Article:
Figure 4.5-1 shows a graph of this problem. Observe how the tangent line just kisses the curve at (2, 5). The angle they meet at is, in fact, zero. Plotting the curve and the tangent line is one way you can check your work to see if your answer is right. Another way is to substitute the x given in the problem (in this case 2) into the equation for your line and see if you get back the same y (in this case 5) as you get by substituting that x into the equation for the curve. Indeed, in this problem,  x2 + 1 = 4x - 3 = 5  when  x = 2.  In addition, you should have that the slope of the line equals  y'(x) = 2x = y'(2) = 4  for this problem. But that test can hardly fail, since that's how you chose the slope of the line in the first place.

Graph showing tangent line

Here's a slightly more complicated variant on the same problem. Find the two lines that are tangent to

   y  =  x2 - 2x + 1
and pass through the point, (5, 7). Observe that in this case, the point, (5, 7), does not lie on the curve. So you are finding lines that pass through a point outside the curve but at some other points, which are as yet unknown, they are tangent to the curve. The strategy is to identify those points of tangency. From them, it is easy to find the lines that solve the problem.

Step 1: Find the derivative of the curve. In this case we have

   y'  =  2x - 2
We do this because we know that at the point of tangency, the derivative of the curve must be equal to the slope of the tangent line. So we need to know this derivative.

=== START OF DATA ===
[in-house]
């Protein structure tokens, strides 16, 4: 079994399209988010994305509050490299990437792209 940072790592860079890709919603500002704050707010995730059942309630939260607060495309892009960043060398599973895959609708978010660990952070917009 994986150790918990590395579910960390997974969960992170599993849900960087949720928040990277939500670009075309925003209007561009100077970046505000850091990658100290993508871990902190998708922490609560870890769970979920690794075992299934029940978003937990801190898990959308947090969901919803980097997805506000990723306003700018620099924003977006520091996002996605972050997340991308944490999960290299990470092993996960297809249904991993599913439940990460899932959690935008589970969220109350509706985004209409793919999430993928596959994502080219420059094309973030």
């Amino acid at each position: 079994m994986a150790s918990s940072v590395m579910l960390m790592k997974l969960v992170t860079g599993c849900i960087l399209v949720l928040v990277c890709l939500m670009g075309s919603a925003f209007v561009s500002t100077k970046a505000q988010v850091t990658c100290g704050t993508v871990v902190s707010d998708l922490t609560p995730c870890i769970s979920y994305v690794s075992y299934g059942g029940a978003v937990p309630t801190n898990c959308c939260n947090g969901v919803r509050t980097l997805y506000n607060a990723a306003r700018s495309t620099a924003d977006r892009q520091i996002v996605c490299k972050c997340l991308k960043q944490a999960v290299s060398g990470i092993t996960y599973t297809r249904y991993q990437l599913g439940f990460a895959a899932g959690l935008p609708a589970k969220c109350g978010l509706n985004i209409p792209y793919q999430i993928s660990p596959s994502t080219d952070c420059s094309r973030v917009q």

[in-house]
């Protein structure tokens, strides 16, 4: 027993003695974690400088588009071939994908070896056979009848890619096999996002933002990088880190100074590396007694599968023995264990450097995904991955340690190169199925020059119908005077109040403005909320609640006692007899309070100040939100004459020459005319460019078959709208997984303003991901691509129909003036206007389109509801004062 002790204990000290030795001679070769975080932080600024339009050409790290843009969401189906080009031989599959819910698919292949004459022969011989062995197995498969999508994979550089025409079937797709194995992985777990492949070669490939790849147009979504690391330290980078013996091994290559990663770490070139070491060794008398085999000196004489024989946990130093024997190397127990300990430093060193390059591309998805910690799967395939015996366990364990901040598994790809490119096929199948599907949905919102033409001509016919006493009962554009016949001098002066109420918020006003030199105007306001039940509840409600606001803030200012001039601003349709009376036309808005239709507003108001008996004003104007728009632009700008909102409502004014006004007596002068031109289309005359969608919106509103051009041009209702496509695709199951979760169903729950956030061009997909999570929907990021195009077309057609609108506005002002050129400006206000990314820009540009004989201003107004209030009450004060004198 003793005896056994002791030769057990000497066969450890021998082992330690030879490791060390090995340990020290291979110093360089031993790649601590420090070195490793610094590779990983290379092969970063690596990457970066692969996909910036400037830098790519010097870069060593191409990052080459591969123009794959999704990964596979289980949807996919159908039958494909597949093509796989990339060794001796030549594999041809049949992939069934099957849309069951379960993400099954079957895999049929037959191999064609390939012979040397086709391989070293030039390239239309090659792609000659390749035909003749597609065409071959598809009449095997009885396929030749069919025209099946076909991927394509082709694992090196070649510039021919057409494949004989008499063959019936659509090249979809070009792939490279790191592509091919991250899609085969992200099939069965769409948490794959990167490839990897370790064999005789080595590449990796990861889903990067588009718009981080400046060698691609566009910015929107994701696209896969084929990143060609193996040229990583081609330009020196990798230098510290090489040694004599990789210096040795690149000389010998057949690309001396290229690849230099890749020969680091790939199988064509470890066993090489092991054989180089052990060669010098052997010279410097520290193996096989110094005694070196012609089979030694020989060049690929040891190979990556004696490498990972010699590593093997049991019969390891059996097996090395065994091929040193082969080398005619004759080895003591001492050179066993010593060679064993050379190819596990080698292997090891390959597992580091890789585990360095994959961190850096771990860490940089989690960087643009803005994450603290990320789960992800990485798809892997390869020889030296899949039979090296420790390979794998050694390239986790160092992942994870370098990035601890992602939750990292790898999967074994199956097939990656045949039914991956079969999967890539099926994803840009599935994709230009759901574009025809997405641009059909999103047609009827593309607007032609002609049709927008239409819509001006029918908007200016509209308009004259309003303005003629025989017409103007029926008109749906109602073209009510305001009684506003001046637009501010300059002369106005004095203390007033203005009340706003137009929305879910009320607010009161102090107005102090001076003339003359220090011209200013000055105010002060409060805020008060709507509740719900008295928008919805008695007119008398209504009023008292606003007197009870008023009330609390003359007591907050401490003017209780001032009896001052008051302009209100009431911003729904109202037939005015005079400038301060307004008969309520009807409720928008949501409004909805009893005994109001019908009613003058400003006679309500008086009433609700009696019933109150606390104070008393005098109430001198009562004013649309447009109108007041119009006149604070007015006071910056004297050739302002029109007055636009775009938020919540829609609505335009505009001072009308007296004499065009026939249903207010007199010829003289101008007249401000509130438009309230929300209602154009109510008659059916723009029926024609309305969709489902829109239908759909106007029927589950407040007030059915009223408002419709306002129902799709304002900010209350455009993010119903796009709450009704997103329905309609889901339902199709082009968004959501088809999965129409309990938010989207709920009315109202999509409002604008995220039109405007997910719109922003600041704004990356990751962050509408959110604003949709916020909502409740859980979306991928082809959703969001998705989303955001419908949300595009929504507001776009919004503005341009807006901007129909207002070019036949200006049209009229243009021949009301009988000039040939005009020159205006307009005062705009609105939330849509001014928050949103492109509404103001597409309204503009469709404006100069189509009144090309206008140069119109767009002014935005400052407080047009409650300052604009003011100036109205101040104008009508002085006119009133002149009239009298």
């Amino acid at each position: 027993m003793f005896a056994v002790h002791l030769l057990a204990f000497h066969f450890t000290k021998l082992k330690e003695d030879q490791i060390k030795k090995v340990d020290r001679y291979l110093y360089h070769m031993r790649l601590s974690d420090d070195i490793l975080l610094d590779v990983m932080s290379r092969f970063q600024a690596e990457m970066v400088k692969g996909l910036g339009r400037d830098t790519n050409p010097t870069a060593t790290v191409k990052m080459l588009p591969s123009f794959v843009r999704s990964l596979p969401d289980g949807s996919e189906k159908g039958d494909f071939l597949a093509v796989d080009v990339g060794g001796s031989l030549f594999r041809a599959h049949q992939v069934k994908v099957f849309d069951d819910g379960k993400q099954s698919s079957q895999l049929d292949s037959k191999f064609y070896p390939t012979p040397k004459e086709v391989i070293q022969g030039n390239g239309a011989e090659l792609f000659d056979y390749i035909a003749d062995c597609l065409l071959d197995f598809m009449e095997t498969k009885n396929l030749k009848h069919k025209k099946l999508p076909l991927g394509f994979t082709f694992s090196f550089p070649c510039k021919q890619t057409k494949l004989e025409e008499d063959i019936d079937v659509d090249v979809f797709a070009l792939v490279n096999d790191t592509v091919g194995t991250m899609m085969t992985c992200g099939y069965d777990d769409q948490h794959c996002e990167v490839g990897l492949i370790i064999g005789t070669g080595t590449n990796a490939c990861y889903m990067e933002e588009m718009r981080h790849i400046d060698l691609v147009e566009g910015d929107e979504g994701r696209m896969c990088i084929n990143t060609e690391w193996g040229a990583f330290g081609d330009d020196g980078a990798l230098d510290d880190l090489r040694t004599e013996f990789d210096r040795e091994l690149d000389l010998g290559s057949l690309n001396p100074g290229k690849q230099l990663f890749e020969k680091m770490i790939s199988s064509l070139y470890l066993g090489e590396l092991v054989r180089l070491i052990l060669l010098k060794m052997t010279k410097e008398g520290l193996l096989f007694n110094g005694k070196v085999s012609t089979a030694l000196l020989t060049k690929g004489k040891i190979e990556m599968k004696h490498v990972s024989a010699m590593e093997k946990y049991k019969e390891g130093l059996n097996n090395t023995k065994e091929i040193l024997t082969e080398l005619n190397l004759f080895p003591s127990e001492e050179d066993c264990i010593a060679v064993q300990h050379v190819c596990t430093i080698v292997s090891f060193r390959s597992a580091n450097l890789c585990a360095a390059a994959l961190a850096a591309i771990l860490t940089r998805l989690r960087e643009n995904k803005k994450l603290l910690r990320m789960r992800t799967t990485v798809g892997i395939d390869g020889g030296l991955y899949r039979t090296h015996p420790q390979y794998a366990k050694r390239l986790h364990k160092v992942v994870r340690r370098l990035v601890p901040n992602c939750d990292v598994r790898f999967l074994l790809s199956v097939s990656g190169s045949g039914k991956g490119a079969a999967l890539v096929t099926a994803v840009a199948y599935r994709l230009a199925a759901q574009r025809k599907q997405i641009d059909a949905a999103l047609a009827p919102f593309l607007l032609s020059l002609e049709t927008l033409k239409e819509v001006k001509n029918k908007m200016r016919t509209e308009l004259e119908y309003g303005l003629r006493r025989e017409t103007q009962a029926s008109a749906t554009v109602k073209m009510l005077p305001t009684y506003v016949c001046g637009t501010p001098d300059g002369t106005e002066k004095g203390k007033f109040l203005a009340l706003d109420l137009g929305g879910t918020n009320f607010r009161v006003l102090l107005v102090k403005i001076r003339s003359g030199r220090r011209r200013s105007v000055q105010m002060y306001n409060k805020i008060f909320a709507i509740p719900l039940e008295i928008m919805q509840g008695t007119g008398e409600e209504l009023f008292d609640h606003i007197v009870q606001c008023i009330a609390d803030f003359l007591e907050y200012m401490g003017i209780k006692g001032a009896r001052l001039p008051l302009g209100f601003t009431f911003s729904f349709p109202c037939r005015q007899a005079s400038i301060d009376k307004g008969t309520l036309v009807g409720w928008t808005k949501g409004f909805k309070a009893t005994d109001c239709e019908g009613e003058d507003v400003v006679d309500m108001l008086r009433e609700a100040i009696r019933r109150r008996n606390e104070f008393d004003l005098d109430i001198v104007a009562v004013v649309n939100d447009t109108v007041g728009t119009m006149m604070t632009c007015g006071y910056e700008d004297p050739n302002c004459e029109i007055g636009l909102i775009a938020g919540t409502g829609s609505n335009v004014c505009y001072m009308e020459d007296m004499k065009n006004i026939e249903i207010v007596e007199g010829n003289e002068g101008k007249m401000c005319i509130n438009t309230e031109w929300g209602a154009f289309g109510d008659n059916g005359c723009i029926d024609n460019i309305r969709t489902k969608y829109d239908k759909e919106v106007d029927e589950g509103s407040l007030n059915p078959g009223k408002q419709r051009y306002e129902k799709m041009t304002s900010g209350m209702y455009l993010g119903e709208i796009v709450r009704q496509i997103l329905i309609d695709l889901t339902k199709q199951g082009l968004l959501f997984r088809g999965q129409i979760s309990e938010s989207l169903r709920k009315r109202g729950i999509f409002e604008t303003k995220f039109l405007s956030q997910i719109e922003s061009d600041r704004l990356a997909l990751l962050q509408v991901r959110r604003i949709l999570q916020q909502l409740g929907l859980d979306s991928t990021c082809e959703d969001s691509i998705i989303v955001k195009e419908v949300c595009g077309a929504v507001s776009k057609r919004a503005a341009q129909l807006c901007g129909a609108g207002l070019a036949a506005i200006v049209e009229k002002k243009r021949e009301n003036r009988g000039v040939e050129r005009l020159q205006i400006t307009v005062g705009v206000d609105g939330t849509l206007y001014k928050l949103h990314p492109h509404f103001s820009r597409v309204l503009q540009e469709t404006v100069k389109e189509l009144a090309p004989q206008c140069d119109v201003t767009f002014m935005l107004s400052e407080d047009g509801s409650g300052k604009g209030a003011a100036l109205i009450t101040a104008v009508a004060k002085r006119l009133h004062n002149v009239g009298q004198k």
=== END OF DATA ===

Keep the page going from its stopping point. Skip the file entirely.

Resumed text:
Step 2: Write as much of the equation of the line as you can from what you know. The slope, m, of the line is still unknown. But you know what point it must pass through. In this case that is the point (5,7). So using the formula for the equation of a line passing through a given point with a given slope, you have:

   y - 7  =  m(x - 5)

Step 3: Use the derivative to write an equation for the slope. We don't know the slope of the line yet, but we know that if the point, (x,y), is the point of tangency, then the slope of the line will be equal to the derivative of the original curve at x. The derivative we already determined to be  y' = 2x - 2.  So we write the equation

   m  =  y'  =  2x - 2

Step 4: Substitute the slope expression into the equation for the line. You have  m = 2x - 2  and  y - 7 = m(x - 5).  Put them both together by substituting for m in the second equation.

   y - 7  =  (2x - 2)(x - 5)  =  2x2 - 12x + 10

   y  =  2x2 - 12x + 17

Step 5: Substitute the equation for the original curve back in. That is, you know that  y = x2 - 2x + 1,  where (x,y) is the point of tangency. Why? Because the point of tangency must lie on the curve. Substituting that expression for y into the above gives:

   x2 - 2x + 1  =  2x2 - 12x + 17

Graph of solution

Step 6: Gather like terms and solve for x. Using simple algebra the above equation becomes the quadratic

   x2 - 10x + 16  =  0
You can either use the quadratic formula, or you can factor this one in your head to get
   (x - 2)(x - 8)  =  0
So the x coordinate of the the point of tangency is either x = 2 or x = 8.